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Breastfeeding - What is colostrum aka ‘liquid gold’?

Breastfeeding: What is colostrum and what are the benefits?

Expectant parents may have heard how good colostrum is for newborns - so much so that it has been nicknamed 'liquid gold'. Not only does it improve immunity and fight germs, this first breastmilk that you produce gives their tiny digestive systems a boost too. But what exactly is colostrum?

Colostrum is the first milk your breasts produce when you start breastfeeding - in the few days before your 'mature' breastmilk comes in - and it is full of protein, fats, carbohydrates, vitamins, nutrients and antibodies. This means your baby will get plenty of nutrition, even from the small amounts of colostrum that your baby is able to drink in a feed. It is often called liquid gold because it is a creamy yellow colour, but also because of its many health benefits.

Joanna Daniels, the breastfeeding and infant feeding engagement lead at the National Childbirth Trust, says: "Colostrum is very concentrated and full of vitamins and antibodies which help your baby grow and fight off infections. It also helps expel meconium - the black, sticky first poo that babies do."

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What are the benefits of colostrum?

Colostrum fights infection and boosts the immune system

Newborns need to boost their immune system as they become exposed to the outside world. Colostrum contains white blood cells which protect a newborn against infection, while helping to fight infection1. These cells produce antibodies, which are proteins that protect against bacteria or viruses.

Colostrum is also rich in an important antibody called IgA, which coats your baby’s gut and helps to build up the ‘good’ bacteria and protect against stomach bugs2.

Colostrum helps your baby pass meconium

As well as protecting against stomach upsets, colostrum helps your newborn do their first poo, which is called meconium. This helps your baby get rid of everything they ingested while in the womb and is a good sign that they have healthy, developing bowels.

Colostrum contains vitamins and minerals

The first milk you produce when breastfeeding is full of vitamins and minerals that help your baby grow and develop. What your colostrum contains depends on the nutrients you have in your own body - this is influenced by many things, including your diet, lifestyle, health and more.

However, colostrum is known to contain vitamin A, which is important for healthy eyes, skin, cell function, and immunity. It also contains magnesium, which supports your baby’s heart and bones. Zinc, which helps brain development, is also found in colostrum, as well as vitamin B12 - which supports the brain and produces red blood cells - and vitamin K3.

When do you start making colostrum?

You may start producing colostrum when you are pregnant and it is normal to start leaking the yellow liquid before your due date. This isn’t necessarily a sign that you are about to go into labour.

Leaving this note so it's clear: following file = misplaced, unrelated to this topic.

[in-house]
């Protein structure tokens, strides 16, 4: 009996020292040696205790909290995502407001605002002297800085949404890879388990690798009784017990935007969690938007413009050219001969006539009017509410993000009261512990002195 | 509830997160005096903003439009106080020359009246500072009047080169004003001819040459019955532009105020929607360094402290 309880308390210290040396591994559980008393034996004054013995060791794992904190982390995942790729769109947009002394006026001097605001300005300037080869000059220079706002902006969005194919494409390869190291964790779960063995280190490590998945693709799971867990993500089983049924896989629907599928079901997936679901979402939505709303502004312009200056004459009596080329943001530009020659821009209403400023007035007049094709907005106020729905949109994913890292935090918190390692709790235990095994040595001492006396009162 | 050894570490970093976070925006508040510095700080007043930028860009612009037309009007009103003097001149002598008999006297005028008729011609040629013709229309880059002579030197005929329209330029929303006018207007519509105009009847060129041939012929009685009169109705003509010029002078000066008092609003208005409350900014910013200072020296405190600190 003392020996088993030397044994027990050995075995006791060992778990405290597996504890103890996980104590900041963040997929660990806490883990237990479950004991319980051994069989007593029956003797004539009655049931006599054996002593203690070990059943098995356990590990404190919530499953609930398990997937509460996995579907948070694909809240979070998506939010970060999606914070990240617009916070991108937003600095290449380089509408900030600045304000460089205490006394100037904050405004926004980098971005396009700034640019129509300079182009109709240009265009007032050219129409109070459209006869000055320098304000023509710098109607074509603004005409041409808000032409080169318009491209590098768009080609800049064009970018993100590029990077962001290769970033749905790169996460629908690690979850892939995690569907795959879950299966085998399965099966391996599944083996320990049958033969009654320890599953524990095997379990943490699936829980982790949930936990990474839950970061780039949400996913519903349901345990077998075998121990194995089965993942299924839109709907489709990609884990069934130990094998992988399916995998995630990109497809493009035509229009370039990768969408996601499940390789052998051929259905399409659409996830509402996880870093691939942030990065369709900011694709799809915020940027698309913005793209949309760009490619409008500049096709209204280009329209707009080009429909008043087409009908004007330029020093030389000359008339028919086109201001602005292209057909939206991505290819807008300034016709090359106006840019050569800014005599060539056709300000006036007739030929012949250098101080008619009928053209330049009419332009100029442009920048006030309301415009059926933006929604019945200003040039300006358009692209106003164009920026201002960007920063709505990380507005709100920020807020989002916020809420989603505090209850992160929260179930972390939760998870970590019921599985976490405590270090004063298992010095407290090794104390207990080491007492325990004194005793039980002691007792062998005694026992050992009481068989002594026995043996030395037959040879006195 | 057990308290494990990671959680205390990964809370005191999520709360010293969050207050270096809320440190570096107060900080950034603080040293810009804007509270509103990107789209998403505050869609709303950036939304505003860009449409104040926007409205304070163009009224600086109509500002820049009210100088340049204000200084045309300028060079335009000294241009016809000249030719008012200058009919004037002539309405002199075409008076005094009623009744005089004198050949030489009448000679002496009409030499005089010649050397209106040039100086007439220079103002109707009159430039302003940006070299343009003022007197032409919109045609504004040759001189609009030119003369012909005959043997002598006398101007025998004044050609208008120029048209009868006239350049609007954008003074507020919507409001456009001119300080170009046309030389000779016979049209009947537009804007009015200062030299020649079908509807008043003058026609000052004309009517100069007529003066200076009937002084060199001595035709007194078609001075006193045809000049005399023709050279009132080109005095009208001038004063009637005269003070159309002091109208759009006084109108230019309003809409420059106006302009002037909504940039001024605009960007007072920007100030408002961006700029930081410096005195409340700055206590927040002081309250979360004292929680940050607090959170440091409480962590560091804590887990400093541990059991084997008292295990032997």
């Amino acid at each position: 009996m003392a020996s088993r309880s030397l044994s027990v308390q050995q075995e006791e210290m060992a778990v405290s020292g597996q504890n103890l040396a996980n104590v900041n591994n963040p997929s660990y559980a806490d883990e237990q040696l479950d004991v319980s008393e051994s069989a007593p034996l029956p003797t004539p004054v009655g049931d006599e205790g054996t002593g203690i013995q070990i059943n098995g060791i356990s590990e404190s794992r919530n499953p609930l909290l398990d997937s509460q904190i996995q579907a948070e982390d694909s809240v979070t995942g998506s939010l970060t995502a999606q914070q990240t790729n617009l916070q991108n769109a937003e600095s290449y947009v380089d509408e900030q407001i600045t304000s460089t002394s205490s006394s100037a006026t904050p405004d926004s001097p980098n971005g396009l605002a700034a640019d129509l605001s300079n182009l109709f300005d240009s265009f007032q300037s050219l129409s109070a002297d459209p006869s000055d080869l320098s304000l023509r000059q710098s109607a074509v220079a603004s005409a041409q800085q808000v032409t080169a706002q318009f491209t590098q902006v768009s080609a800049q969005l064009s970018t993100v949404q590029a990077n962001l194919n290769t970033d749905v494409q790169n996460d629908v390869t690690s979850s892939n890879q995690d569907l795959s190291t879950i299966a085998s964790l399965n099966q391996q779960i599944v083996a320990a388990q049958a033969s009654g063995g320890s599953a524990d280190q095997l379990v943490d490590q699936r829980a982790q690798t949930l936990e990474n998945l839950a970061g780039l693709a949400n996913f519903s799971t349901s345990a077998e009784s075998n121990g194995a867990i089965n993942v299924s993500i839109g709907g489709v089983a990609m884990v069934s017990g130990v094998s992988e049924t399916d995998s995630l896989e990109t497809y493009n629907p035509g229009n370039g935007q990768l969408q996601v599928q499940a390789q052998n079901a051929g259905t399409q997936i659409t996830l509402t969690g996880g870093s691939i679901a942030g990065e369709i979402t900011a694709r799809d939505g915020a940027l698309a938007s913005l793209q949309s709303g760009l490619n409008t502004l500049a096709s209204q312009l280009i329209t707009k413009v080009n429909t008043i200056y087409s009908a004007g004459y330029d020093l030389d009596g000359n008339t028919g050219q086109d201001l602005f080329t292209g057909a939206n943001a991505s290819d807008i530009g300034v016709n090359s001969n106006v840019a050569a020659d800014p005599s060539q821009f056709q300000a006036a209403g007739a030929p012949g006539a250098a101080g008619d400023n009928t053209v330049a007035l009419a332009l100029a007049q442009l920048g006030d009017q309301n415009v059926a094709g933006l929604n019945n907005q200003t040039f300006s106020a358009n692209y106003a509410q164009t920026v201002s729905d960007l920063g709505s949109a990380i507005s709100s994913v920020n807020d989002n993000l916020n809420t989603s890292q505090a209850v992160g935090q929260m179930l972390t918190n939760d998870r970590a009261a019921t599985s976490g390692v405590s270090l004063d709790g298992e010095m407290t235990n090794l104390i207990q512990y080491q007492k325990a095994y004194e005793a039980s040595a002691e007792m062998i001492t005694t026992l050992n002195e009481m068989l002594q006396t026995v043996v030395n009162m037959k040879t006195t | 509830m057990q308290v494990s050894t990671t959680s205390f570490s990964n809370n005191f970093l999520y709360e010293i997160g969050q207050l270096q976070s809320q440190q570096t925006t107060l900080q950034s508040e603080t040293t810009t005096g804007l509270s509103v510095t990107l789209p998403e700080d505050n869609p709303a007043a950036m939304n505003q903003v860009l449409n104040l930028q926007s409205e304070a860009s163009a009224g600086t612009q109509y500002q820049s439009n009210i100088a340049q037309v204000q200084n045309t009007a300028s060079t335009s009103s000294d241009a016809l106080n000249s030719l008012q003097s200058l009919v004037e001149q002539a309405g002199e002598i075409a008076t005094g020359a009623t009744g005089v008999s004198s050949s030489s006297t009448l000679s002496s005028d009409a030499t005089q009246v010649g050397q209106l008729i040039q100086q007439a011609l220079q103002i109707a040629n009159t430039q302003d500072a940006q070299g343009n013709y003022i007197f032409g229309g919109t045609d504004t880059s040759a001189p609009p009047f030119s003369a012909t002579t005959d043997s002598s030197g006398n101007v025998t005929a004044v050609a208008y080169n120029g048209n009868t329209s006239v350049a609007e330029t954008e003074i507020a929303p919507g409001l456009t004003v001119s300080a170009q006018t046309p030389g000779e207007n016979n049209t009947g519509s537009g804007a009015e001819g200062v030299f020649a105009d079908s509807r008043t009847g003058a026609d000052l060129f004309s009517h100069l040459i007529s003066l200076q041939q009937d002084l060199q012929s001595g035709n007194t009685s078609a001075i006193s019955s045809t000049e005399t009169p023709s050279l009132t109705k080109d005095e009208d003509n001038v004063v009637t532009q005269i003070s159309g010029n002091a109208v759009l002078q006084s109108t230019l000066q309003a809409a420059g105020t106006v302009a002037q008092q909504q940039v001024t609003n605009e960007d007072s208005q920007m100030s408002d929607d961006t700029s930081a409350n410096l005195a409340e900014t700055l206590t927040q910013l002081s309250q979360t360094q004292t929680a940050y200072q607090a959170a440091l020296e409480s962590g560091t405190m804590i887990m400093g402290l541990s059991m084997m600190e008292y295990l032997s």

Some women don’t experience any leaking in pregnancy, but this doesn’t mean you aren’t producing any colostrum - it may appear after your baby is born. Your body will produce colostrum until your mature breast milk comes in, which can take up to four days after the birth.

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Expressing colostrum

Some mums may choose to express colostrum before giving birth, so they have more to give their baby. Whether you choose to do this is entirely up to you. However, you should speak to your midwife or doctor first because you may be advised to avoid it if you are at risk of premature birth or if you are pregnant with twins.

You can also express colostrum to give to your baby if you’re formula feeding. You can start hand expressing for a few minutes once a day when you are 36 to 37 weeks pregnant.

It can be done by hand and collected in sterile containers or syringes which you can buy online. Your midwife can show you how to do it. You shouldn’t use a breast pump until after you’ve given birth.

Label the syringe or container with your name and the date and time you expressed the colostrum. Put the syringe or container in a clean re-sealable bag and place it in your freezer until you need it.

How much colostrum do babies need?

Because colostrum is so thick and concentrated, newborns only need a tiny amount. “Babies only need about a teaspoonful (5ml) at each feed,” says Daniels. “To begin with babies might want to feed often, but may begin to have fewer, longer feeds after a few days once your breasts start to produce more mature milk.”

The more you breastfeed, the more your baby's sucking will stimulate your supply and the more milk you'll make.

If you are struggling with breastfeeding in any way, it’s important to speak to your midwife, your health visitor or your GP. The most important thing is that your baby is feeding and gaining weight, whether you are breastfeeding or formula feeding.

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Further reading

  1. Hassiotou et al: Maternal and infant infections stimulate a rapid leukocyte response in breastmilk.

  2. Donald et al: Secretory IgA: Linking microbes, maternal health, and infant health through human milk.

  3. De Vries et al: Maternal circulating vitamin status and colostrum vitamin composition in healthy lactating women - A systematic approach.

Article history

The information on this page is peer reviewed by qualified clinicians.

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